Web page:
Keynote speaker and attorney Liz Huntley addresses the audience at the 2016 Mayor’s Prayer Breakfast. This year’s event is scheduled for April 18. Photo by Frank Couch.

A longstanding Vestavia Hills tradition will ring in its 27th year as Mayor Ashley Curry and others gather to observe the Mayor’s Prayer Breakfast on April 18 at 7:30 a.m. at the Vestavia Country Club. The breakfast program will feature Alabama native Edie Hand as speaker. Hand, founder of the Genuine Pearl Girl Society and the Edie Hand Foundation, is a businesswoman, media personality, author and mother who focuses on making people’s lives better. “She will speak about how her faith gave her

strength during all the ordeals that she’s been through,” said Curry, noting that Hand lost her three young brothers to cancer and has battled cancer several times. “Her story would be one of sticking to it and having perseverance.” Reigning Miss Alabama Hayley Barber will also participate in the prayer breakfast program. “Her prayer will be for the youth,” Curry said. Other speakers and local chaplains will offer prayers for the city, nation and world, he said. Limited tickets are available. For more information, contact the Vestavia Hills Chamber of Commerce at 823-5011.

Golf tournament to benefit medical mission trip to Haiti By GRACE THORNTON The Paul Meyers Foundation Golf Tournament fits its namesake to a tee, said his sister, Julia Meyers, one of the foundation’s chairpersons. “It’s not too serious,” she said, “but there are many bragging rights to be won — including the ‘worst scoring team’ and the ‘best dressed team.’” The tournament is intended for people who take the costume contest more seriously than the golf, she said. And friends and family can come out to the night golf tournament April 8 to support a medical mission trip to Haiti “knowing that Paul would be proud to know that his legacy is making a difference in the lives of people who need help so very badly,” Julia Meyers said. The tournament, started in 2013, has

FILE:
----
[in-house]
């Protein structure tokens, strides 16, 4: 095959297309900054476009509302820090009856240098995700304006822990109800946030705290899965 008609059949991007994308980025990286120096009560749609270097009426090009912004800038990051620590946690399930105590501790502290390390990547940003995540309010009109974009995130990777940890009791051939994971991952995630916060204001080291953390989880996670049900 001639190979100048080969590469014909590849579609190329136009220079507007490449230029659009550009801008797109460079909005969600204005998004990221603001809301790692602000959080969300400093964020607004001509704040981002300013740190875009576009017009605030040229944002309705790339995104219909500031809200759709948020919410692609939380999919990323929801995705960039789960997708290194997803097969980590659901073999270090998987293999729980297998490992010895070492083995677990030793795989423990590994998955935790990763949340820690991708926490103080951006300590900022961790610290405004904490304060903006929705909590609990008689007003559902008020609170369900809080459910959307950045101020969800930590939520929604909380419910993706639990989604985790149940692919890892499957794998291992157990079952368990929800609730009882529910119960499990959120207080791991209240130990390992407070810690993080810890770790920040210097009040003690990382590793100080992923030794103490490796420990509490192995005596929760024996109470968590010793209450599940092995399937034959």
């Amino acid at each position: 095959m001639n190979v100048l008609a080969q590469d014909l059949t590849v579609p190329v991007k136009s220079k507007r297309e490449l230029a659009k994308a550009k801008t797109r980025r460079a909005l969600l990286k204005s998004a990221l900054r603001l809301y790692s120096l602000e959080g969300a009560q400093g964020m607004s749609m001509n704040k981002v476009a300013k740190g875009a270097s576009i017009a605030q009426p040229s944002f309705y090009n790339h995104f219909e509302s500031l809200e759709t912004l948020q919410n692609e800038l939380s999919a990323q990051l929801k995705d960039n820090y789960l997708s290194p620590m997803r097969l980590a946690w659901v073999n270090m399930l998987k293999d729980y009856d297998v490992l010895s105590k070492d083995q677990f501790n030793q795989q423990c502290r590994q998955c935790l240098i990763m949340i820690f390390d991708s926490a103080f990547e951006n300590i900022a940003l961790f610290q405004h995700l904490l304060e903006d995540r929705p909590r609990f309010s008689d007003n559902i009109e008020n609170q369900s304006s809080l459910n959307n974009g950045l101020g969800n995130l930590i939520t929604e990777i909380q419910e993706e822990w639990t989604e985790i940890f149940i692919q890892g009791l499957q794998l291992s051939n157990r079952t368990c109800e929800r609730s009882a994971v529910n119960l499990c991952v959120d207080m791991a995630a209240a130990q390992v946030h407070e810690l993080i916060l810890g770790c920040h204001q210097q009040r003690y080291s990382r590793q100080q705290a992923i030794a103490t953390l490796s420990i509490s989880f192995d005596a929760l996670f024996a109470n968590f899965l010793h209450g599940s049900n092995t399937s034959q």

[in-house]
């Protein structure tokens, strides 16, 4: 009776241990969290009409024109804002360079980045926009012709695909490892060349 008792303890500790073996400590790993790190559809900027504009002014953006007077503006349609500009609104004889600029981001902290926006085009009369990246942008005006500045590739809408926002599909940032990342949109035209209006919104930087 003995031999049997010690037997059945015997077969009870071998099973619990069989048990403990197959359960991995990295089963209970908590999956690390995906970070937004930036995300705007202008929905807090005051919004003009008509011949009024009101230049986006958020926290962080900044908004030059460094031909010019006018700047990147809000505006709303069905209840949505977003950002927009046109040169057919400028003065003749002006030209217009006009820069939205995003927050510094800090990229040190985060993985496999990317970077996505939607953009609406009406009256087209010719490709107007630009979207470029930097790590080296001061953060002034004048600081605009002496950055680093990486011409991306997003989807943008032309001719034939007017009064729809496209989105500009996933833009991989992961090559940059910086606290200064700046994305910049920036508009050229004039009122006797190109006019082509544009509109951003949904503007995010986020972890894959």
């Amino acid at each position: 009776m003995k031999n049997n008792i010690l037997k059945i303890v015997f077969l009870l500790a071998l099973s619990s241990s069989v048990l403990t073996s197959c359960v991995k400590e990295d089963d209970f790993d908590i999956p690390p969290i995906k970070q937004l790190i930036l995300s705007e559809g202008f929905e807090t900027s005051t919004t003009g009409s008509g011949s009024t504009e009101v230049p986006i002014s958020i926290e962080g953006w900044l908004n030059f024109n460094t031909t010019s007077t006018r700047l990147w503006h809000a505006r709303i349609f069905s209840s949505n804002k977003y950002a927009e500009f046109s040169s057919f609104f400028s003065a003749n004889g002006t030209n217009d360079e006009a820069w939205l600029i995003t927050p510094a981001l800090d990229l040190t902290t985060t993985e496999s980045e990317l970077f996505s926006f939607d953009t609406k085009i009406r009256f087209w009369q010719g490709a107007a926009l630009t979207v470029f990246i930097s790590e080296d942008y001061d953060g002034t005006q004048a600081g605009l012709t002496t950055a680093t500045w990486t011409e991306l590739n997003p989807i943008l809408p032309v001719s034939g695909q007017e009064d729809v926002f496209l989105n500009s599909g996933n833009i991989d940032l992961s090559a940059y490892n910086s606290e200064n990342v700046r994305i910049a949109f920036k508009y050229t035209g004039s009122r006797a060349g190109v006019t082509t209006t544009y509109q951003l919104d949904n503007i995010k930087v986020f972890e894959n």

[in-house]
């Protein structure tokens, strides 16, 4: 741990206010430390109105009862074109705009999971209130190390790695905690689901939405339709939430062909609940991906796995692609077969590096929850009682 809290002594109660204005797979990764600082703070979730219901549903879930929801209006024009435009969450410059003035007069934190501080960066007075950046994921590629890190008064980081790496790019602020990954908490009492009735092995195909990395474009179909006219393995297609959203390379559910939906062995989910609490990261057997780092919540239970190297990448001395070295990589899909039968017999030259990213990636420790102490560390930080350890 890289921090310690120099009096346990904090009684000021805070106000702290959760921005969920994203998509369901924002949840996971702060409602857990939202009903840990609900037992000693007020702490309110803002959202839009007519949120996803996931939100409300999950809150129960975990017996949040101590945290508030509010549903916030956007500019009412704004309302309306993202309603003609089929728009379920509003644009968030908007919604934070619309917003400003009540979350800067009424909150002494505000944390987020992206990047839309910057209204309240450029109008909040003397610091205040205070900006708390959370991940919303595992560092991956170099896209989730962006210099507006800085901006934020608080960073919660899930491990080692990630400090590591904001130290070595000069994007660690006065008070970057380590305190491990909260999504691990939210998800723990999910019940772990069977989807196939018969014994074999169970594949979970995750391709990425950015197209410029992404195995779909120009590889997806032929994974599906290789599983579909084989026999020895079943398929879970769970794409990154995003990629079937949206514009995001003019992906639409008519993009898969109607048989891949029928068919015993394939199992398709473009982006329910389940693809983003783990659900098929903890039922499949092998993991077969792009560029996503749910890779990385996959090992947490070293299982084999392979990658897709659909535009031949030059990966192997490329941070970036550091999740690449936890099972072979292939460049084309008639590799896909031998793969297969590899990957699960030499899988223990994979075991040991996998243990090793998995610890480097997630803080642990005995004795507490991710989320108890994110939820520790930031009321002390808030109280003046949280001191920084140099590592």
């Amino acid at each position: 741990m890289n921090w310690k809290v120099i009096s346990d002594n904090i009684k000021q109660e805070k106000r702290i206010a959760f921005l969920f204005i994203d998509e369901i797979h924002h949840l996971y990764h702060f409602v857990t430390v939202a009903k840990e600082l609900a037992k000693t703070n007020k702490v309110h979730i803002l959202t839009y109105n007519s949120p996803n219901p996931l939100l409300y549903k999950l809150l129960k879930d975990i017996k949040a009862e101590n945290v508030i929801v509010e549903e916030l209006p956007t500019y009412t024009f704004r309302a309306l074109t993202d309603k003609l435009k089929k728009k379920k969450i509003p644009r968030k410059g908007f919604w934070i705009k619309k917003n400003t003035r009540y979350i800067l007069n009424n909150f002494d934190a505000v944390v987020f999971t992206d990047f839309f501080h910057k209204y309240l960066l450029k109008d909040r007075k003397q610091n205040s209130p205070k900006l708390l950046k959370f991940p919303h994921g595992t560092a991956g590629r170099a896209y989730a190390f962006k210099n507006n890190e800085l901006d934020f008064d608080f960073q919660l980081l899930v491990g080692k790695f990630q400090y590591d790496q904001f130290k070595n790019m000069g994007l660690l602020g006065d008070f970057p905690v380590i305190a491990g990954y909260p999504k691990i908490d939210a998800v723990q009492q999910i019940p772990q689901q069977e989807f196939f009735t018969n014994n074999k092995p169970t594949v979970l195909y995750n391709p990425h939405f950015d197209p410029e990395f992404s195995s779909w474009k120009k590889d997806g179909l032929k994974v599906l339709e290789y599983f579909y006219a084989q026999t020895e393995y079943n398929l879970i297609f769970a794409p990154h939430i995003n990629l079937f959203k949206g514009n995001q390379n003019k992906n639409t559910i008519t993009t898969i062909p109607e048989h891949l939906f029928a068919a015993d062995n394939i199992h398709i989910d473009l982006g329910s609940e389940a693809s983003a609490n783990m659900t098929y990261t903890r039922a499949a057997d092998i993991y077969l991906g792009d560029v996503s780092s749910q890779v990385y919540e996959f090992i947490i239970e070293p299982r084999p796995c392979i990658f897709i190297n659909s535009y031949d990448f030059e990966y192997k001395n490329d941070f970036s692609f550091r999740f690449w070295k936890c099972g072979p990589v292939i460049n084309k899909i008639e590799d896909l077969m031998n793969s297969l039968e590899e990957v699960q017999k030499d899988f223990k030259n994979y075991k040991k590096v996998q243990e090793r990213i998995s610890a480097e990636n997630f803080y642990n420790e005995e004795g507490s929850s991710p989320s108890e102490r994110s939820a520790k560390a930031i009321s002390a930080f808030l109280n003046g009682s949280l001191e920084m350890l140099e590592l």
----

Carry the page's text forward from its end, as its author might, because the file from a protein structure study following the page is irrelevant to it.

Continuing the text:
sold out for the past three years and has raised more than $40,000 to fund medical missions in Haiti. Registration starts at 3 p.m. that day, followed by a putting contest at 4 p.m. and tee off at 4:30. A barbecue dinner and silent auction is at 6:30 p.m. after the first nine holes, followed by more golf afterward. Winners will be announced at 10 p.m. The event and foundation is named after Paul Meyers, who died at age 33. He played basketball for Vestavia Hills High School and went on to play for Rhodes College, where he graduated cum laude with a degree in business administration. He went on to law school and practiced as an assistant public defender in Jackson, Tennessee, prior to his death. For more information or to register, go to

The winners of “Best Dressed Team” at last year’s Paul Meyers Foundation Golf Tournament. Photo courtesy of Julia Meyers.